action case) as well as questions dealing with the college’s priorities for


2) World news roundup

* A suicide bomb attack Wednesday on an Italian police base in Iraq has killed
at least 26 people. The attack took place in Nasiriya, a city in Iraq’s
southern region. 16 Italian military personnel were killed, along with two Italian
civilians and eight Iraqis. 21 Italians were wounded, and 12 Iraqis are missing
or wounded. It is Italy’s first experience with deaths in hostile action
in Iraq. The Pope spoke out against the bombing, according to BBC News, calling
it a “vile attack” against peace.

* Senators involved in Medicare organizing announced on Wednesday a tentative
$400 billion plan to help Medicare recipients pay for prescription drugs. The
agreement centers on a “demonstration project” in which Medicare
would “compete with private insurance companies in four cities or one
region of the country, to be chosen by the secretary of Health and Human Services,”
according to Other aspects of the plan include endeavors at controlling
Medicare’s cost and a “means test” that charges wealthier
senior citizens more for Medicare. Democratic leaders condemned the plan before
it was even officially announced, including Senate Minority Leader Tom Daschle,
who called it “the end of Medicare as we’ve known it for all these
40 years.”

* To the surprise of many Western intelligence officials, recently-issued reports
have shown that North Korea and Iran have been making significant technological
advancements that may allow them to build nuclear weapons. According to the
report, North Korea has made more progress than Iran and presents more of a
threat to the United States; however, Iran’s nuclear weapons program now
appears to be “broader and deeper than American intelligence agencies
suspected,” according to the New York Times. Iran’s program is from
at least 1985 and includes an “exotic program to use lasers to enrich


3) Campus events

Earthlust Moment of Silence for 5th anniversary of US failure to sign Kyoto
Parrish Steps, 12:45pm

Study Abroad in Japan Info Meeting
Kohlberg 228, 4:00pm

Colloquium by Joachim Von Braun: IFPRI’s New Strategy
Scheuer Room, 4:15pm

“What does Fiction Writing Mean to Me?” : Lecture and Book Signing
by Yu Hua, University of Iowa
McCabe Coffee Bar, 4:15pm

Jacqueline E. Wade Lecture; “Afrocentric Perspectives on Black Male/Female
Science Center 183, 6:00pm

NASA Film Screening: “The Great American Footrace”
IC, 6:30pm

Boston University School of Social Work Information Session
Bond, 6:30pm

Feminist Majority Lecture
Scheuer Room, 6:30pm

Brady Kiesling Lecture: “The Last Leader of the Free World: George W.
Bush Meets the Clash of Civilizations”
LPAC Cinema, 7:00pm

Film Screening of “To Live” Followed by a Discussion with Yu Hua
Science Center 199, 7:15pm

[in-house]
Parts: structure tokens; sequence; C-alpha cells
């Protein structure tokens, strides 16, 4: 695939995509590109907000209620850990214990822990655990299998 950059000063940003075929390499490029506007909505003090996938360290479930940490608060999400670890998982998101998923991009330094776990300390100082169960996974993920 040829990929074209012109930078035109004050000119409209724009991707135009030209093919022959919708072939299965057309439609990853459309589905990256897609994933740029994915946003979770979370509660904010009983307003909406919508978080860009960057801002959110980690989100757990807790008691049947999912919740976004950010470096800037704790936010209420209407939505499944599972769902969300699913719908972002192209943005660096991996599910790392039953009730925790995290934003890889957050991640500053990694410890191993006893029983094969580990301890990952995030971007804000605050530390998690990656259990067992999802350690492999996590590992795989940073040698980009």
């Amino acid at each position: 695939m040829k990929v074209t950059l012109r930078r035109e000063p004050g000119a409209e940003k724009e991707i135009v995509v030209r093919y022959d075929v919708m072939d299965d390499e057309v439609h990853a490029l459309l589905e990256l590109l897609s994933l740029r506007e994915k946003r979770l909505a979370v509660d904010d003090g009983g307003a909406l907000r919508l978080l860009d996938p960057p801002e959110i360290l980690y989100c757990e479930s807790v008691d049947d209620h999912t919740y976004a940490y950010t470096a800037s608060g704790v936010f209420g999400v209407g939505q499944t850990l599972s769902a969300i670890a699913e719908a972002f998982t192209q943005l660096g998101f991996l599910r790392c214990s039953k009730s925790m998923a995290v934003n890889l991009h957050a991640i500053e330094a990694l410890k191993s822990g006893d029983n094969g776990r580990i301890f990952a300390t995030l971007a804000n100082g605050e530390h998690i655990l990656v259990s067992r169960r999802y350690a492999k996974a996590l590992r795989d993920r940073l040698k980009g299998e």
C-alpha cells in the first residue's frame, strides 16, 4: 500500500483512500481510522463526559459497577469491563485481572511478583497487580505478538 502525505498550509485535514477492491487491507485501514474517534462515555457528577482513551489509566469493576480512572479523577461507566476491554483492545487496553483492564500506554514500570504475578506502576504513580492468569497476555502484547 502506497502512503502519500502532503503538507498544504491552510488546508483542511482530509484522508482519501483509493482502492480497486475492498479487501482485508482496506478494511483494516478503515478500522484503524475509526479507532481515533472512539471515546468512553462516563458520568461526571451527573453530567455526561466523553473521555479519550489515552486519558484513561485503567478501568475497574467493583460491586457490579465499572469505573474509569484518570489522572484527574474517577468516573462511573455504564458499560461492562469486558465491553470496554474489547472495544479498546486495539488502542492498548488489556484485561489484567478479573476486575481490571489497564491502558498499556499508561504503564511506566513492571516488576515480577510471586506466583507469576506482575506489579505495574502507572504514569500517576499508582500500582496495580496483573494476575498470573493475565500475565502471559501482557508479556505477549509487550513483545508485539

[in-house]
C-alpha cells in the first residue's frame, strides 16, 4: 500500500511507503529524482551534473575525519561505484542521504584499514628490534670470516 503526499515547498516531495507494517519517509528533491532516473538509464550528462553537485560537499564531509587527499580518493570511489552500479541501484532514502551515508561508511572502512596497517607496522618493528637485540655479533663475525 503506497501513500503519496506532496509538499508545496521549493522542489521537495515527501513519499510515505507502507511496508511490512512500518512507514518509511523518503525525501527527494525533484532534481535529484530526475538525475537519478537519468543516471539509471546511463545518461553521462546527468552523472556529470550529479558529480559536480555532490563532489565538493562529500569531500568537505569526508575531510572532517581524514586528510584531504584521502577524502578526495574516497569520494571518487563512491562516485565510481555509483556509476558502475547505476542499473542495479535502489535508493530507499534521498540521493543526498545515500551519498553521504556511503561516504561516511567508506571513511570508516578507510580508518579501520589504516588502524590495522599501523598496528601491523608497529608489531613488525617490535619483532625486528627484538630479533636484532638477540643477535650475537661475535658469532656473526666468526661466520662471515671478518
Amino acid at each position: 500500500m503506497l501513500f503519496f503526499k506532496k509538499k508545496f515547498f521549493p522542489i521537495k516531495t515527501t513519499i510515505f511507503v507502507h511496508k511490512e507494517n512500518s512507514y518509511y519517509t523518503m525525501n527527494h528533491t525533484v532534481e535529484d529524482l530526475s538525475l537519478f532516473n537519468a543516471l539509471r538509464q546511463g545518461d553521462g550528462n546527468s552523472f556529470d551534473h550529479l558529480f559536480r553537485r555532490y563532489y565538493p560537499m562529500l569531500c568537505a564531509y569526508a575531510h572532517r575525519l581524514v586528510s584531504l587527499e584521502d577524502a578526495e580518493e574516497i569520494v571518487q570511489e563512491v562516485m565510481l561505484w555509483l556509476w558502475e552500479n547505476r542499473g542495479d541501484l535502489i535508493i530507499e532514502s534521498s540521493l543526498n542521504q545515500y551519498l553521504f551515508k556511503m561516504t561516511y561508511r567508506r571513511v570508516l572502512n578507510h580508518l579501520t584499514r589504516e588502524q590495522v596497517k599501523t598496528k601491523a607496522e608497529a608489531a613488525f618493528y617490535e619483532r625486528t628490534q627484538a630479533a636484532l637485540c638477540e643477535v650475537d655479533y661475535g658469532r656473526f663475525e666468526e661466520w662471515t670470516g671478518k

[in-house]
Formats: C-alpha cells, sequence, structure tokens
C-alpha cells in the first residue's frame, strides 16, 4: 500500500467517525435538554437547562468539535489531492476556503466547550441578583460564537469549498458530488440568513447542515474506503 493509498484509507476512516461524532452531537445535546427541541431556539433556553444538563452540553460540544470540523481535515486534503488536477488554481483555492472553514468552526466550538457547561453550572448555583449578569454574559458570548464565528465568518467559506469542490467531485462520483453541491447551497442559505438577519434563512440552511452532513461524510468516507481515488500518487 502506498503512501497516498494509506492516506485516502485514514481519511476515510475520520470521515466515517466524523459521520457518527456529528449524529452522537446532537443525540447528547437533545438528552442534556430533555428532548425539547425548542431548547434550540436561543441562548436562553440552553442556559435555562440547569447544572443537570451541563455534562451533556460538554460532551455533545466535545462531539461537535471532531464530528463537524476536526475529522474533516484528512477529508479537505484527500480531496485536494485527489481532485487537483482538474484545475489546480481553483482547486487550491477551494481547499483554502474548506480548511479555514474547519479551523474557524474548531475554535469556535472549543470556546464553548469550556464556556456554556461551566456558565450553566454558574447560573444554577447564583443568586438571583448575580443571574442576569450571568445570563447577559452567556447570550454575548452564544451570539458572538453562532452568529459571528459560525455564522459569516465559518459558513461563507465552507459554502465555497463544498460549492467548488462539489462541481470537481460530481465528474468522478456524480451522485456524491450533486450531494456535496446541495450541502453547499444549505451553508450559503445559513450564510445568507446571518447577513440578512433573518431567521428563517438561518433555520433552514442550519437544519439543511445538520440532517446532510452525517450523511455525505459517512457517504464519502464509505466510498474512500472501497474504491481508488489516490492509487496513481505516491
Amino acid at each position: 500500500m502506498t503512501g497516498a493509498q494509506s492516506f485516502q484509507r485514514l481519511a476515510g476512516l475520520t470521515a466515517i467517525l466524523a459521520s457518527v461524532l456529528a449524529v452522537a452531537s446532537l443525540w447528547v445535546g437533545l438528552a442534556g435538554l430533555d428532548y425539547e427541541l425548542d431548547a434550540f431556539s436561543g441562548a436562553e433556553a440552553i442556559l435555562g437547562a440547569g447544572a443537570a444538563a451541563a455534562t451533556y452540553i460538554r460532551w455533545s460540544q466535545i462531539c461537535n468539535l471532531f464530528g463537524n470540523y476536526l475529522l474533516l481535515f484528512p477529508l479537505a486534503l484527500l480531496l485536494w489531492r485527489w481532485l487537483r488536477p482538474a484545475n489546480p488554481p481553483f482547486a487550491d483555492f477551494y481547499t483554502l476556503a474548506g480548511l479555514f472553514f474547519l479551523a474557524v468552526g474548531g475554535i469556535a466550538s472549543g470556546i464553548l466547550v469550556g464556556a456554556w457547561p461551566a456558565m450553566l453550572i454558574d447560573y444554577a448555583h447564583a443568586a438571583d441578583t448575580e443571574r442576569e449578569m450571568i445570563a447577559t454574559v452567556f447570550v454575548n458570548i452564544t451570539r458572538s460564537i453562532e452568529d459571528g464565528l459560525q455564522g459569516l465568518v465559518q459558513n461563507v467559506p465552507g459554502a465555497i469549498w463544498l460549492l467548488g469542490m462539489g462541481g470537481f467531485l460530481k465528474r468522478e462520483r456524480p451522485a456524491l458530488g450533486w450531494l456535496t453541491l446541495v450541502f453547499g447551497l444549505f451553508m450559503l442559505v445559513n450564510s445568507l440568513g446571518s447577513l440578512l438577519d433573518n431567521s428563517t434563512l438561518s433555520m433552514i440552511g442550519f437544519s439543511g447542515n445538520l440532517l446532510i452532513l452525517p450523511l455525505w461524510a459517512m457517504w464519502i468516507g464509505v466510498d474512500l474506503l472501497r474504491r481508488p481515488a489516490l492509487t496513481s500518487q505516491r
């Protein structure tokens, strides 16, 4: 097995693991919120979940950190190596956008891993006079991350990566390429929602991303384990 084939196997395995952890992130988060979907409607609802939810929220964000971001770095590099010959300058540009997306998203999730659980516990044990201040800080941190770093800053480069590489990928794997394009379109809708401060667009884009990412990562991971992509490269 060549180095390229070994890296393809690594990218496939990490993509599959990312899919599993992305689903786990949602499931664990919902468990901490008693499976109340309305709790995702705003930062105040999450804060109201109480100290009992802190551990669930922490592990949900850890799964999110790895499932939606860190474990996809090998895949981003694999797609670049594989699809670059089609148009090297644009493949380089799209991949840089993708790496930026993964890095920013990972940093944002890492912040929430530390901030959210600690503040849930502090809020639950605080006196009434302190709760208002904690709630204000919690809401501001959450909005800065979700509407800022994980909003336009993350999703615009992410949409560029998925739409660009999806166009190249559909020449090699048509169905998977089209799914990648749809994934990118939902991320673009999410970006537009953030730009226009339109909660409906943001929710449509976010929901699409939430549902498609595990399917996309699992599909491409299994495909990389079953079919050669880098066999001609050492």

Economics Dept. Lecture by Joachim von Braun, Director General of the International
Food Policy Research Institute: “Redirecting Global Trade and Investment
to Advance Agricultural Development in the Poorest Countries”
Science Center 101, 7:30pm

Living Wage Study Break
Parrish Parlors, 8:00pm

SIRO Meeting
Kohlberg 226, 9:00pm

The Ring: Should Swarthmore Have an Africana Studies Department?
Mephistos, 10pm – 12:00am



1) Upcoming Contests

No games are scheduled for today.

No games are scheduled for tomorrow.



“Nothing is more difficult, and therefore more precious, than to be able
to decide.”


Interested in reporting or writing for the Gazette?
Got a news or sports tip for us?
Just want to tell us what you think?

Contact the staff at

Managing Editor: Pei Pei Liu
Campus News Editors:

Greg Leiserson
Alexis Reedy

Living & Arts Editor: Evelyn Khoo
World News Editor: Roxanne Yaghoubi
Sports Editor: Saurav Dhital
Associate Editor: Megan Mills
News Reporters:

Scott Blaha
Charlie Buffie
Jonathan Ference
Alex Glick
Mary Harrison
Jaeyoon Kim
Sanggee Kim
Ken Patton
Melissa Phruksachart
Maki Sato
Aude Scheuer
Angelina Seah
Christine Shin
Siyuan Xie

Sports Writers: Jenna Adelberg
Sarah Hilding
Holice Kil

Robbie Hart
Kyle Khellaf
Max Li
Casey Reed


Charlie Buffie
Greg Leiserson

Weathercaster: Josh Hausman

The Daily Gazette is published Monday through Friday by an independent
group of Swarthmore College students. The Daily Gazette Web Site is updated
regularly, as news happens. Technical support from the Swarthmore College
Computer Society is gratefully acknowledged.

Our world news roundup is compiled daily, using a variety of sources, most
notably the Associated Press (,
Reuters (, CNN
(, and The New York Times (
Our campus sports
summaries are derived from information provided by the Swat Athletics Department

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This concludes today’s report.

The Phoenix